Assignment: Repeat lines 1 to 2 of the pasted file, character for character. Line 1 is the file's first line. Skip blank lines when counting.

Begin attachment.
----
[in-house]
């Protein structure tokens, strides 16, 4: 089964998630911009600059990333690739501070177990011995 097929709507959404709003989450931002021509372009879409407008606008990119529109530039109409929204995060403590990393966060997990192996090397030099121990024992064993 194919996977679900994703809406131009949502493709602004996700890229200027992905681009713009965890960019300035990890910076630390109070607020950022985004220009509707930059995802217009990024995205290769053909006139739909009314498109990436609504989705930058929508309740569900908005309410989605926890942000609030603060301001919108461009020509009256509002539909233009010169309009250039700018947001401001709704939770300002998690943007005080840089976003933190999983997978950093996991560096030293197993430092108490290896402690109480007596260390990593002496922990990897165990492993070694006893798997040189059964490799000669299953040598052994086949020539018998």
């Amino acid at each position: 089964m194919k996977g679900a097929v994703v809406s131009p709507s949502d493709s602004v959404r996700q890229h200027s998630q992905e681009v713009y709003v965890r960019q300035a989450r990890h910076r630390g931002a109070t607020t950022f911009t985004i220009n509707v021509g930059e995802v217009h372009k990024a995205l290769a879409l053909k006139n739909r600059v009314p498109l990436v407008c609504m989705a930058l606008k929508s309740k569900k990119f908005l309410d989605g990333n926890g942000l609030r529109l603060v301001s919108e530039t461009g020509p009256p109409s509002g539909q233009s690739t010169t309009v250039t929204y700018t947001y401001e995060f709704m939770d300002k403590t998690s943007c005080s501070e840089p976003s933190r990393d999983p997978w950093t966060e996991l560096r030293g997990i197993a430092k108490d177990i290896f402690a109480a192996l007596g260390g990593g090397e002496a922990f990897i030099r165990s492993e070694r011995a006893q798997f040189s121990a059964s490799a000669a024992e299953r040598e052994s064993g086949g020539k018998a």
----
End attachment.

[in-house]
């Protein structure tokens, strides 16, 4: 089964998630911009600059990333690739501070177990011995 097929709507959404709003989450931002021509372009879409407008606008990119529109530039109409929204995060403590990393966060997990192996090397030099121990024992064993 194919996977679900994703809406131009949502493709602004996700890229200027992905681009713009965890960019300035990890910076630390109070607020950022985004220009509707930059995802217009990024995205290769053909006139739909009314498109990436609504989705930058929508309740569900908005309410989605926890942000609030603060301001919108461009020509009256509002539909233009010169309009250039700018947001401001709704939770300002998690943007005080840089976003933190999983997978950093996991560096030293197993430092108490290896402690109480007596260390990593002496922990990897165990492993070694006893798997040189059964490799000669299953040598052994086949020539018998």